- The Dear Purchase: A Theme in German Modernism by J.P. Stern
Cambridge, 445 pp, £40.00, February 1995, ISBN 0 521 43330 4
Cambridge only woke up to the great achievements of Peter Stern when he died there aged 70 in 1991. Stern’s adoptive university, to which he found himself evacuated from the LSE after arriving from Prague as a refugee from Nazi anti-Semitism, became his home for half a century; but although he taught there for many years and remained devoted to his college, St John’s, Cambridge failed adequately to recognise his stature during his lifetime.
Cambridge had earlier failed to prevent the departure to Chicago of another exiled native of Prague, Stern’s lifelong friend Erich Heller, whose postwar rehabilitation of German literature and thought, The Disinherited Mind, gave Stern ‘the pattern and the inspiration’ for his own work. Unlike the older Heller, however, Stern’s intellectual provenance was predominantly Anglo-American. He adopted the terminological fastidiousness by means of which British academics sought to distinguish themselves from the more discursive and speculative Continentals, and from German philosophy especially. But he also set himself the formidable task of interpreting one mode of thought in the language of the other: though he wrote excellently in German and Czech, Stern expressed himself most naturally on paper in English.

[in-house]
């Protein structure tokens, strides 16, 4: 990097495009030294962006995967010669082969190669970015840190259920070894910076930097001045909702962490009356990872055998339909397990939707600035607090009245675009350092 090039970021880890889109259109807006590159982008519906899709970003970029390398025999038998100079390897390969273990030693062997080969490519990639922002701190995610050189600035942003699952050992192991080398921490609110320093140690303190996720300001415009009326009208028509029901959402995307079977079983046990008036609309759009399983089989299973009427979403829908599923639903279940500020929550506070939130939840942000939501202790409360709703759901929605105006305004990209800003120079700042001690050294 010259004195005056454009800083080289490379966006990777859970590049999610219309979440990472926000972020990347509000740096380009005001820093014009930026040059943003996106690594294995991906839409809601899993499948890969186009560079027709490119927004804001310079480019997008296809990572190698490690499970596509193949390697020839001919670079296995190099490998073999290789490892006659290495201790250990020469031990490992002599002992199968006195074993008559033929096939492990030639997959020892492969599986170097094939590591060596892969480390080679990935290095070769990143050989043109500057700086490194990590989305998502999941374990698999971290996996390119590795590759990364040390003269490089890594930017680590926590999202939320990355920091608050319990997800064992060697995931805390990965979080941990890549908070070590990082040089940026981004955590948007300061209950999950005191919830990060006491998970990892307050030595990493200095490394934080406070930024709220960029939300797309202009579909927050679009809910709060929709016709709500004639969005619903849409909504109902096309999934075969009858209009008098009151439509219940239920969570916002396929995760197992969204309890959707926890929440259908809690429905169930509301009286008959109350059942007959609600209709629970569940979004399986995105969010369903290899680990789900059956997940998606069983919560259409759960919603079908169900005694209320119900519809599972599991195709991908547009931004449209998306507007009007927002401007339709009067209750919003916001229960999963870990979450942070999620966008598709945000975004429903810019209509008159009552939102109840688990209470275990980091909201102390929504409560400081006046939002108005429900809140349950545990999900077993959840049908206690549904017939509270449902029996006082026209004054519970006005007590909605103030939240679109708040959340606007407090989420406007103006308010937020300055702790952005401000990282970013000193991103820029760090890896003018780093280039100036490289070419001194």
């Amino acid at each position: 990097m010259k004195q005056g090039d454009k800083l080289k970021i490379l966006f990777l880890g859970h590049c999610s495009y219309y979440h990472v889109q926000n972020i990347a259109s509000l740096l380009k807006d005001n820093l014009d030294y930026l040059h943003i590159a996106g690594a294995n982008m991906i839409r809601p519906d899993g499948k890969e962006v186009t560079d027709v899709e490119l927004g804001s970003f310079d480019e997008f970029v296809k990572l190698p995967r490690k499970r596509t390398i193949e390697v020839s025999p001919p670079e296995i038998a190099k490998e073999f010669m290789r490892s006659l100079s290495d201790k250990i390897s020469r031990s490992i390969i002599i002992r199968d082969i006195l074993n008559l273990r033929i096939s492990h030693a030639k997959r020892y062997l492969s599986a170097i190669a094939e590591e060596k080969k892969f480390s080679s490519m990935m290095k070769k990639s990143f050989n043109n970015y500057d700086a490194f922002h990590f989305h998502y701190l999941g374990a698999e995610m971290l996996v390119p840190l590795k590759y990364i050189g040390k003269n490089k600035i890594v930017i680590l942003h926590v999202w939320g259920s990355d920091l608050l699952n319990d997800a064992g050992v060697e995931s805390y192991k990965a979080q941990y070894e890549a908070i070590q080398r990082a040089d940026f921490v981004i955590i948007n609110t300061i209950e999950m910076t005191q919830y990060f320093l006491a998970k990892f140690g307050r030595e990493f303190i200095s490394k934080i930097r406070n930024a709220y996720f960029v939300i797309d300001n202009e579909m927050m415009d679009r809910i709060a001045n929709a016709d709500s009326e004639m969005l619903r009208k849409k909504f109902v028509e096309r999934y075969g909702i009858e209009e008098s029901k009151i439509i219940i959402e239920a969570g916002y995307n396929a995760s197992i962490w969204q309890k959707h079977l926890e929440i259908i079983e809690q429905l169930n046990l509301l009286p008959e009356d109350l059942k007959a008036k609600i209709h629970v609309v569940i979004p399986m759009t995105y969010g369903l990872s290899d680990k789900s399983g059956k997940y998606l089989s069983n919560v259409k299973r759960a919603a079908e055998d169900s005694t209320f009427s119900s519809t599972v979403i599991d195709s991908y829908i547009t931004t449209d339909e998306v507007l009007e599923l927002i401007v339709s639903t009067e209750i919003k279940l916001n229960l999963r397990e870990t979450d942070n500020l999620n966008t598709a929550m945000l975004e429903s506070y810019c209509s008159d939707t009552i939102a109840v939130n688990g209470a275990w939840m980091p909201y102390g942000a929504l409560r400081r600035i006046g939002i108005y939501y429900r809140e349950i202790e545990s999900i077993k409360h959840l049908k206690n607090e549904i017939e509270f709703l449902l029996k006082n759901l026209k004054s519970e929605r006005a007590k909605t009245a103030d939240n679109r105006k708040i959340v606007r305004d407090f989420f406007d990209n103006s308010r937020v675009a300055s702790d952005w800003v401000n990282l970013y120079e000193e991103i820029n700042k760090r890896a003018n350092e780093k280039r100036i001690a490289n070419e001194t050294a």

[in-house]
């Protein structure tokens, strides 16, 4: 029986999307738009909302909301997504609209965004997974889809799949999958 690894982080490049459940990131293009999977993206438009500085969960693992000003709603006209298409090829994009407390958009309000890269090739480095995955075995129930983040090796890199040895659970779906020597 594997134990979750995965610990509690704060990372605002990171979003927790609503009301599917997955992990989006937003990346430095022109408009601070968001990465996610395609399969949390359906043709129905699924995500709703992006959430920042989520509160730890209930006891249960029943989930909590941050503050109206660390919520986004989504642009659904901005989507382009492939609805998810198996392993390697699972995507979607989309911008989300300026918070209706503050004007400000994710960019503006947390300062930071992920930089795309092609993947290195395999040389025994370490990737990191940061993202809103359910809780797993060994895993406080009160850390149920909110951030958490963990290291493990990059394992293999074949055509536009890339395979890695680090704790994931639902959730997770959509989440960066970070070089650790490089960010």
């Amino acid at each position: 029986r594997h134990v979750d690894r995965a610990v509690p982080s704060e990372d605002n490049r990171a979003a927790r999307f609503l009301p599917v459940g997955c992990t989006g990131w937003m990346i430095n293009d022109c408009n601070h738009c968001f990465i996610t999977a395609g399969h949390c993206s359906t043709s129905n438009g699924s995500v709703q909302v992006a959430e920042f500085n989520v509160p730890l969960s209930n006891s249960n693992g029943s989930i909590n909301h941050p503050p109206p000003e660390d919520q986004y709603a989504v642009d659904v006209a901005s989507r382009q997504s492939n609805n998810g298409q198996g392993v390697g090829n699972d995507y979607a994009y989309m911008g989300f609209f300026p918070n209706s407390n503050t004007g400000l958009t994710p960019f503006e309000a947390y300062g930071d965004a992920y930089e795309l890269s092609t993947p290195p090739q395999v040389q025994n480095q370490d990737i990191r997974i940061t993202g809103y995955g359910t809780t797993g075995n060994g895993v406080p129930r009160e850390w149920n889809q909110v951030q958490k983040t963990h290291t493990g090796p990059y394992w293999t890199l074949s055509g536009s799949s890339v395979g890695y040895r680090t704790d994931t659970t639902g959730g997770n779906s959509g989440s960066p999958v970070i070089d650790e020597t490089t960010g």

Like Heller, Stern came from Prague with a mission to persuade the British to take German literature seriously again, and in particular the preoccupation with metaphysics which had so fascinated Coleridge, Carlyle and George Eliot. Disdaining textual positivism in all its forms, Stern taught his pupils (myself among them) and younger colleagues to treat novelists, dramatists, poets and philosophers as a simple continuum using the same currency of ideas. What rival Germanists saw as his eclecticism – his highly successful collaboration with Tom Stoppard in adapting the plays of Schnitzler and Nestroy for the London stage, for instance – was in reality a deliberate policy of dragging the study of German culture out of the ghetto to which the Nazis had condemned it.
Stern’s first book, Ernst Jünger: A Writer of Our Time, appeared in 1952. It was a bold debut because the young critic was committing lese-majesty against one of Germany’s most celebrated living writers. He subjected Jünger to a linguistic analysis clearly influenced by Wittgenstein’s methods, and the result was far more persuasive than the contemporary Marxist criticism, typified by Georg Lukàcs in The Destruction of Reason, by virtue of the fact that Stern did not merely dismiss the purely literary appeal of Jünger’s works under the rubric of ‘irrationalism’. Instead, he sought to act as devil’s advocate, accepting Jünger’s inner emigration under the Nazis at face value and entering fully into the private world of this ‘adventurous heart’, in order to demonstrate how a profound impoverishment of literary sensibility might result, for all Jünger’s intelligence, from a conceptual currency debased by moral idiocy. According to Nicholas Boyle in his Foreword to The Dear Purchase, when this monograph appeared one of Stern’s older colleagues told him: ‘If you want to get on, do not write this sort of thing again.’ Stern, Boyle adds, ‘was incensed. He continued writing, and, in Cambridge at least, he did not get on.’ But Stern, who enjoyed riding to hounds, never lost the scent of this particular quarry: two of the most illuminating sections of The Dear Purchase deal with Jünger.